(Corrects Stryker Corp stock symbol to SYK.N from SKY.N; the error also occurred in UPDATE 1)
* Lobo succeeds interim CEO Curt Hartman * Hartman to leave company * CEO search had been underway since February * Stock falls 0.4 pct in midday trading By Toni Clarke
Oct 1 (Reuters) - Medical device maker Stryker Corp on Monday named Kevin Lobo, head of its orthopedics unit, as president and chief executive following an eight-month search.
Lobo, who joined Stryker in April 2011, will replace Curt Hartman, the company's chief financial officer and interim CEO who took over the top job following the abrupt resignation in February of Stephen MacMillan and was considered a contender for the top job.
Stryker said Hartman is leaving the company to pursue other opportunities, but will remain as an adviser to the CEO to ensure a smooth transition as the company searches for a new CFO.
"Hartman had been serving as interim CEO and presumably lost out on an internal competition for the top spot," said Derrick Sung, an analyst at Sanford Bernstein, in a research note.
Lobo, who will also sit on the company's board, has held executive positions in general management and finance at a variety of healthcare companies, most recently at Johnson & Johnson , which he joined in 2003 as CFO of the McNeil Consumer Healthcare unit.
In 2006, Lobo became president of Ethicon Endo Surgery, a J&J unit that sells gastric bands, staples and other surgical equipment. In 2011, the unit generated revenue of $5.1 billion, according to J&J.
Investment analysts cautiously welcomed the news, which comes as medical device makers are struggling to boost growth at a time cash-strapped consumers are cutting back on many elective procedures. But they lamented Hartman's departure.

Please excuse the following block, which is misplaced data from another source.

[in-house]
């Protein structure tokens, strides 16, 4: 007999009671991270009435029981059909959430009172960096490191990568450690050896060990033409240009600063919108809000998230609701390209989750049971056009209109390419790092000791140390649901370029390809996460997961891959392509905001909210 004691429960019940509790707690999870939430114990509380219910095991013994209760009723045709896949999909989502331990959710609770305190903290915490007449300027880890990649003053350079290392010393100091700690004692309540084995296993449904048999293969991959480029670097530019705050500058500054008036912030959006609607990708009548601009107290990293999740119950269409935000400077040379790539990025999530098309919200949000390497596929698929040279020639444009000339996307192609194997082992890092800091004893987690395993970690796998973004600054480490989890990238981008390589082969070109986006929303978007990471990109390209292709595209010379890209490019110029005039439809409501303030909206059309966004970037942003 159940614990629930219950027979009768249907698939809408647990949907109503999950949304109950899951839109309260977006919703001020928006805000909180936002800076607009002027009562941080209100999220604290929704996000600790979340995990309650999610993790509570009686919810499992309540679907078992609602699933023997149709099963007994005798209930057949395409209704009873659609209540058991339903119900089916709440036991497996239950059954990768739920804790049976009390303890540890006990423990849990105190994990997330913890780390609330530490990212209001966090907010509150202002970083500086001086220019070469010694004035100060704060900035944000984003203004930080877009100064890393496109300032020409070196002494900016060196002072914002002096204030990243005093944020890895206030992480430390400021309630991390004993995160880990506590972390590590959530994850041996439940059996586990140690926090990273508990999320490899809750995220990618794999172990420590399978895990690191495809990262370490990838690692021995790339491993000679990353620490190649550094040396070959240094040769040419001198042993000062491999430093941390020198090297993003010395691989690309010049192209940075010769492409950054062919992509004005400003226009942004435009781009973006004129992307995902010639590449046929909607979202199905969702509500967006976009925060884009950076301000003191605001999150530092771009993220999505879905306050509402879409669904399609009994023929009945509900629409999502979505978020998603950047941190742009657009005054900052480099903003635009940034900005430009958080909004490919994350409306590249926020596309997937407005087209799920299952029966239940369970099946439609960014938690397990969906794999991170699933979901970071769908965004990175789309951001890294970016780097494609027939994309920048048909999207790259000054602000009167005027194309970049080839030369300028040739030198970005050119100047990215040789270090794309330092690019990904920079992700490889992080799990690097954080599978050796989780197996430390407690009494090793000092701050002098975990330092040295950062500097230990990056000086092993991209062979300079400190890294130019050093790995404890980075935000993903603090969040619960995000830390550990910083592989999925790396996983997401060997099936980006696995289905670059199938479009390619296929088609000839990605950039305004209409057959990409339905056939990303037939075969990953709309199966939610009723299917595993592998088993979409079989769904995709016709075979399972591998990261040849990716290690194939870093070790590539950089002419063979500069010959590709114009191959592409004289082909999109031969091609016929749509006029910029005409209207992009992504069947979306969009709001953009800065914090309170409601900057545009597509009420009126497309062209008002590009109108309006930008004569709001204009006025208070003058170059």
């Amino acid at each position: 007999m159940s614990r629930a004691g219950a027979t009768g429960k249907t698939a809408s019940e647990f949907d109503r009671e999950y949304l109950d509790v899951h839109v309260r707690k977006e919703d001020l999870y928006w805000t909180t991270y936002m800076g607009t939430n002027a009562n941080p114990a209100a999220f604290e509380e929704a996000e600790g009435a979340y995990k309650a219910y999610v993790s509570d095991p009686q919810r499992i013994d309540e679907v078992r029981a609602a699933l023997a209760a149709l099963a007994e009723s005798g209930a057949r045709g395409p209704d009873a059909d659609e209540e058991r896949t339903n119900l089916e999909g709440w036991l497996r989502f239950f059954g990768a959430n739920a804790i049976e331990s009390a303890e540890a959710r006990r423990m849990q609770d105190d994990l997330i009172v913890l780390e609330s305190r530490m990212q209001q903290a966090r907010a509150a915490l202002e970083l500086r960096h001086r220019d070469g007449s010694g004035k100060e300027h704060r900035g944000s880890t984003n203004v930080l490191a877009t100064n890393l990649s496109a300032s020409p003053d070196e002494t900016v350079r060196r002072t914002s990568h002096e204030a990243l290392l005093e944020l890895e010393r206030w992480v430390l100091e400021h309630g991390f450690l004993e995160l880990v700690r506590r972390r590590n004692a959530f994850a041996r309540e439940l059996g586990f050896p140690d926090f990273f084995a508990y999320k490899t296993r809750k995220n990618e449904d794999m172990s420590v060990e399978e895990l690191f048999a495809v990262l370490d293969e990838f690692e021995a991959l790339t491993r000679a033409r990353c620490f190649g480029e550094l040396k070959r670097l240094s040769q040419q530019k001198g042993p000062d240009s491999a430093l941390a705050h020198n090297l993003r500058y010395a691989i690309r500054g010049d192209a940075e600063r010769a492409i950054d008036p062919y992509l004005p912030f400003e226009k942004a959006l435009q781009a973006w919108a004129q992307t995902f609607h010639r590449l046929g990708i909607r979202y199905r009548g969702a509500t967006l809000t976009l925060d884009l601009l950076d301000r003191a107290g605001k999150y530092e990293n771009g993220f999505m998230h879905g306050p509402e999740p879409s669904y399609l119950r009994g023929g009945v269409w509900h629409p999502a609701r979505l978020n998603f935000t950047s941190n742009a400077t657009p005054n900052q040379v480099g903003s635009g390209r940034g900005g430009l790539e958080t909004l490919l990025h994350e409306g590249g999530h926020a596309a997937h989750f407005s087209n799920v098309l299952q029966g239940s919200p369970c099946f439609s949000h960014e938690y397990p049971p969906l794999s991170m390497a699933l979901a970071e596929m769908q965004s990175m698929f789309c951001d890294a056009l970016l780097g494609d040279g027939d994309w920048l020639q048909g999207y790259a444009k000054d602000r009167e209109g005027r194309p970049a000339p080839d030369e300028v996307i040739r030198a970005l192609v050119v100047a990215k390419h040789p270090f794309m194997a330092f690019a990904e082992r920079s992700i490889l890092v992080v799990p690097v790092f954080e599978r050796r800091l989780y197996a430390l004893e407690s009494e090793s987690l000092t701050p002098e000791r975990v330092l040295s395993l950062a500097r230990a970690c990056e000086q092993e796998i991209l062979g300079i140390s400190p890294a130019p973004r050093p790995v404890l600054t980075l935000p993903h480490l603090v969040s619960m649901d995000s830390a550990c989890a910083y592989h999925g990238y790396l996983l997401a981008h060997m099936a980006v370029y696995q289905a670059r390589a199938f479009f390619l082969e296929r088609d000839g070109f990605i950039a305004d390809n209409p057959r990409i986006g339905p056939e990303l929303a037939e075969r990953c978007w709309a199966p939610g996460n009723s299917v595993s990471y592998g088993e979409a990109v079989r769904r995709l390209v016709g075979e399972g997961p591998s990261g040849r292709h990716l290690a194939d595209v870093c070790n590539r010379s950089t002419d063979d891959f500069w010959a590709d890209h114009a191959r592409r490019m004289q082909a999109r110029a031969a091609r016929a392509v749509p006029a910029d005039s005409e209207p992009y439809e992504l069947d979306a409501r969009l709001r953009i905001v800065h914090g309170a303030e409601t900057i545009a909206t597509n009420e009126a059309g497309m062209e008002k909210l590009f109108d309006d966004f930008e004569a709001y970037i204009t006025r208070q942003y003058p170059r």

Jeremy Feffer, an analyst at Cantor Fitzgerald, said in a research note that Lobo is "a solid choice," given his experience in the orthopedic business as well as international experience.
"We are less positive on the Hartman news, as he had risen steadily through the ranks since joining Stryker in 1990 and is generally well-liked by the Street," he said.
Stryker's shares fell 0.4 percent to $55.44 in midday trading on the New York Stock Exchange.
Sanford Bernstein's Sung said that while Lobo comes to the position with a strong record of operational management experience, "his experience around capital allocation and M&A, the key issues surrounding Stryker's stock today, remain relatively unknown."
Mergers and acquisitions activity in the medical device sector fell during the global financial crisis, but industry experts say the situation is likely to change as companies seek out innovative new products.
Under MacMillan, who became Stryker's CEO in 2005, the company diversified into into new areas through a series of acquisitions, reducing its exposure to the slowdown in orthopedics sales.
In 2011 it acquired a Boston Scientific business that makes coils, guidewires and stents to treat neurovascular disease. It also acquired Orthovita Inc, an orthopedics biologics maker; and Concentric Medical, a maker of stroke treatment devices.
David Lewis, an analyst at Morgan Stanley, said the choice of Lobo suggests the company will continue to focus on orthopedics sales outside the United States, "where performance over the last two years has been less than optimal."
While some analysts expressed concern that the company did not reiterate its financial forecasts, Lewis said the decision was likely "a prudent decision to give Mr. Lobo time to evaluate the strategic plan."
Stryker last month said it had to expand a recall of its latest Neptune surgical waste management product line because regulators said it did not have proper regulatory clearance.
(Additional reporting by Adithya Venkatesan in Bangalore and Caroline Humer in New York; Editing by John Wallace and Leslie Gevirtz)
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